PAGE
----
1. A movable feast
Easter is the most famous movable feast in our calendar. Its date appears to change unpredictably from year to year, and different branches of Christianity disagree on when exactly it should be marked. In some years, western Christians and the Eastern churches (such as the Greek and Russian communities) celebrate Easter on the same Sunday – but that is not always the case.
It may seem strange that the Resurrection is not remembered on the same date across Christianity, and the reasons for this are intriguing. After the death of Jesus, Christian communities disagreed on the date it was said to have happened. Using the lunar calendar to determine its date added another layer of complexity, as there were various methods to calculate lunar cycles.
Christians became real experts in the science of calculating the date of Easter year by year, known as ‘computus’. It’s no exaggeration to say that Easter played a key role in keeping maths and astronomy alive during the early middle ages. Groups across continents also used different Gospels to back up their traditions resulting in increasingly heated arguments.
2. Follow John the Evangelist - and be a heretic
At the end of the 2nd Century, the bishop of Rome threatened the community of Ephesus (in modern day Turkey) with excommunication if they continued to celebrate Easter on the 14th day of the first spring moon, in accordance with John’s Gospel.
Christians in Rome and Alexandria celebrated on the first full moon of the spring equinox, when the day lasts as long as the night.
At the first Council of Nicea in 325 AD, it was decided that all churches should follow the Roman-Alexandrian custom. In theory, this should have ended the argument; but in practice, with no universal method of calculating Easter day, there were still problems.
What happened in early England was a good example of how the disagreements were both religious and political.
3. England: May the strongest saint win!
The most famous dispute over Easter in early England was acted out in the 7th Century, after Northumbria had been evangelised by Irish monks from Iona. They were very different from the Roman missionaries who had arrived in Kent a generation earlier.
The methods for calculating Easter were just some of the sources of contention between the Irish and Roman monks. Indeed an explosive mix of politics and theology brought local disagreements to a head.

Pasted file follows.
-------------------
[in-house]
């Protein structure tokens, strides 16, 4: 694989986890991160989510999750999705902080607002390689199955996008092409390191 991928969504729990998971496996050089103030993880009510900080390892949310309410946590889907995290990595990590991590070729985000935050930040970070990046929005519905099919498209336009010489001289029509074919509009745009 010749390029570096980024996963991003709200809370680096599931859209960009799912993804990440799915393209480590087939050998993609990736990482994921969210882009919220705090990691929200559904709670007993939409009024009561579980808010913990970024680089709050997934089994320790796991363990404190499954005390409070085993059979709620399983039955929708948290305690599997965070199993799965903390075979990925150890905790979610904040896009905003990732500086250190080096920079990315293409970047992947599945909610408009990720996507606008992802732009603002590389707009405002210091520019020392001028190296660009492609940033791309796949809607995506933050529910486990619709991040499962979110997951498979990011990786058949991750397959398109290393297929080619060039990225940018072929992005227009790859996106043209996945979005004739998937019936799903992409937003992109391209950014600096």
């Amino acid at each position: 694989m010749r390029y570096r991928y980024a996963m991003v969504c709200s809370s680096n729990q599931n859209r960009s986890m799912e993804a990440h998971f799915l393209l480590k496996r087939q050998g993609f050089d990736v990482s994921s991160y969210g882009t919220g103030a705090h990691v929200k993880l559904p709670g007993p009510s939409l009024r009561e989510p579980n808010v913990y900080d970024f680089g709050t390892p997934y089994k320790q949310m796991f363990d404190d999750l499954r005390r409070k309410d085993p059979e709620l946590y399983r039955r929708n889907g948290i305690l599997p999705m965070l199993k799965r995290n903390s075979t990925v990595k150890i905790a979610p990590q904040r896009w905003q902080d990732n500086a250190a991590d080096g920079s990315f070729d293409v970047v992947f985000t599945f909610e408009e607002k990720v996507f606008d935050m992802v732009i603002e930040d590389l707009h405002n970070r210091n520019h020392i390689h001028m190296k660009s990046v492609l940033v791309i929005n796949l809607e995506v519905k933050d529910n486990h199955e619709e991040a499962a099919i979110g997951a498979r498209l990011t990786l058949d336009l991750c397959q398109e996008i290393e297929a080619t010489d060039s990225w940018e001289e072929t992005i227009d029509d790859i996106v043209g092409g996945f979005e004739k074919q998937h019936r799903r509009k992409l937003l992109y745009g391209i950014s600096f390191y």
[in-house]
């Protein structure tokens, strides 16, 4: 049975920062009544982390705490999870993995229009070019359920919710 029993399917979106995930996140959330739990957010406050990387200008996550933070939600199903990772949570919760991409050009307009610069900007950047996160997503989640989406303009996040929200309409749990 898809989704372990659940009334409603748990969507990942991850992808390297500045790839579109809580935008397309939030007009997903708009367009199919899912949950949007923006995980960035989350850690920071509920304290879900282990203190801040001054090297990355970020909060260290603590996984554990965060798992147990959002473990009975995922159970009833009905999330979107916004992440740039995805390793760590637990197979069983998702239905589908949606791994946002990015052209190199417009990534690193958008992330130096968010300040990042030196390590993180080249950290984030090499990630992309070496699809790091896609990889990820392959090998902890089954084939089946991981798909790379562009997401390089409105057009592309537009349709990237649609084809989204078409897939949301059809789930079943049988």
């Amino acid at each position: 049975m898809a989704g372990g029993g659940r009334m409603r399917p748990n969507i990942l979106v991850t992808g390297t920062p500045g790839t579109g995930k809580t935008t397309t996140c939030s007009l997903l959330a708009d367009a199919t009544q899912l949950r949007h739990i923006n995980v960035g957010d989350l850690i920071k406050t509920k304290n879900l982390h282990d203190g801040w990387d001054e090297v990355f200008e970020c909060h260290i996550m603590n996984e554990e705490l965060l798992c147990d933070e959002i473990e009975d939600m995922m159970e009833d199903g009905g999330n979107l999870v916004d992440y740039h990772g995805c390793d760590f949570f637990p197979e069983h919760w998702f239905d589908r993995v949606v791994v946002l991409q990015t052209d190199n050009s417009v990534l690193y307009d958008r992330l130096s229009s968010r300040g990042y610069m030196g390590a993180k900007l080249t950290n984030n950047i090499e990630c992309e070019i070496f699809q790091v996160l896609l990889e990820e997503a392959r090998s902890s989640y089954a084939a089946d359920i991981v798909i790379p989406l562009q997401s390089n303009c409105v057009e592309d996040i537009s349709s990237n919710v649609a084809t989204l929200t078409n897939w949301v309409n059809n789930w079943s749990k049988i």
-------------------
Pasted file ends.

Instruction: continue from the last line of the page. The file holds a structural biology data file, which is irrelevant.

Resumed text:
4. The Reformation: Fast forward the clocks!
King Henry VIII's break with Rome and the Protestant Reformation had a huge impact on the Church in England. These changes did not in themselves affect the calculation of Easter, but they paved the way for even more division before the end of the 16th Century.
Up to then, most Christians had followed the Julian calendar, so called because it had been established by Julius Caesar in 46 BC.
But the Julian calendar had underestimated the duration of the Earth’s orbit around the sun. So, after 16 centuries, there was a difference of over a week between solar and calendar time.
In 1582 Pope Gregory XIII, with the help of a team of astronomers, managed to realign the two by dropping some days. That year, in all countries choosing to implement the papal decree, the 4 October was to be followed by 15 October. From that date, the new and more accurate Gregorian calendar was to be followed.
But the fact that this correction was issued by a Catholic Pope caused much resistance in Protestant countries, like England.
Countries in Europe now used different date systems which resulted in some bizarre scenarios. For example, an Englishman could legitimately reply to a letter received from France on a date before it had even been written! As for Easter, the spring equinox was now generally accepted to be 21 March. However, from 1583, that date arrived 10 days earlier in Catholic countries.
‘Give us back our 11 days’
England finally adopted the Gregorian calendar in 1752. That year, Parliament decided that Wednesday 2 September would be followed immediately by Thursday 14. Satirists claimed that there was a popular cry of “Give us back our 11 days”.
The introduction of the Gregorian calendar did not mean that Christians as a whole celebrated Easter on the same day, as the Orthodox Churches remained faithful to the Julian calendar. For non-religious purposes, the Gregorian calendar is now used by across Europe and Russia - but the passage from one to the other was not always smooth.
5. East v West
The transition between the Julian and the Gregorian calendar wasn’t always smooth. Click on the name of a country to find out what happened.
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Countries in blue calculate the date of Easter using the Gregorian calendar, while countries in green use the Julian.
6. Doomed by its own complexity?
In an era when the church year no longer dictates the activities of most people, the movable Easter festival can represent an unnecessary complication in planning school terms, and many have suggested that a ‘fixed’ Easter should be adopted.
In 2009 the issue was even debated by the World Council of Churches, with the suggestion that a fixed date might be resolved upon. But as this was only to come about if all the Churches agreed, it seems unlikely to be adopted.
This issue concerning the most important day in the Christian calendar will continue to be a matter of debate for some time to come - 2000 years after all Christians agree that Jesus rose from the dead.
7. What if Easter was always on the same date?
The 1928 Easter Act provided a fixed date for Easter, but was never implemented. In 1999, a bill proposed to bring the Act into force. What were the arguments?